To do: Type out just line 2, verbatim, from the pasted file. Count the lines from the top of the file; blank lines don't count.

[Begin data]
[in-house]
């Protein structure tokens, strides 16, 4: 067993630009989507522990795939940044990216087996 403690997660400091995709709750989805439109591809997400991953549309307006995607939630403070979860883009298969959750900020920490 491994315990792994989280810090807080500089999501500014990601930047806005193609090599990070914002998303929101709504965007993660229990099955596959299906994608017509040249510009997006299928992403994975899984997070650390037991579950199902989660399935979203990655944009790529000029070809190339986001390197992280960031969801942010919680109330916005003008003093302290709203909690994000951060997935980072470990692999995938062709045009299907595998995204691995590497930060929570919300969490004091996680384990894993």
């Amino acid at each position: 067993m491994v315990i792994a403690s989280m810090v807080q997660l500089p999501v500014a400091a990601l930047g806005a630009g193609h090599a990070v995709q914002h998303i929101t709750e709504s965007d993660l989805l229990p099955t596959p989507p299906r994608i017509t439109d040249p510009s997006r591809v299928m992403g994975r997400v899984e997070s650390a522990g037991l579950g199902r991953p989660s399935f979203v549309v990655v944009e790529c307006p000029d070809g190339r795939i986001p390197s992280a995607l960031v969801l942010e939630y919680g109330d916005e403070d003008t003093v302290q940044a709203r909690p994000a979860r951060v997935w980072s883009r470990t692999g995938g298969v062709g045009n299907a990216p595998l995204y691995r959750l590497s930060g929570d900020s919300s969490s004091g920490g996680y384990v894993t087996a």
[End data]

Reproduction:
């Protein structure tokens, strides 16, 4: 067993630009989507522990795939940044990216087996 403690997660400091995709709750989805439109591809997400991953549309307006995607939630403070979860883009298969959750900020920490 491994315990792994989280810090807080500089999501500014990601930047806005193609090599990070914002998303929101709504965007993660229990099955596959299906994608017509040249510009997006299928992403994975899984997070650390037991579950199902989660399935979203990655944009790529000029070809190339986001390197992280960031969801942010919680109330916005003008003093302290709203909690994000951060997935980072470990692999995938062709045009299907595998995204691995590497930060929570919300969490004091996680384990894993």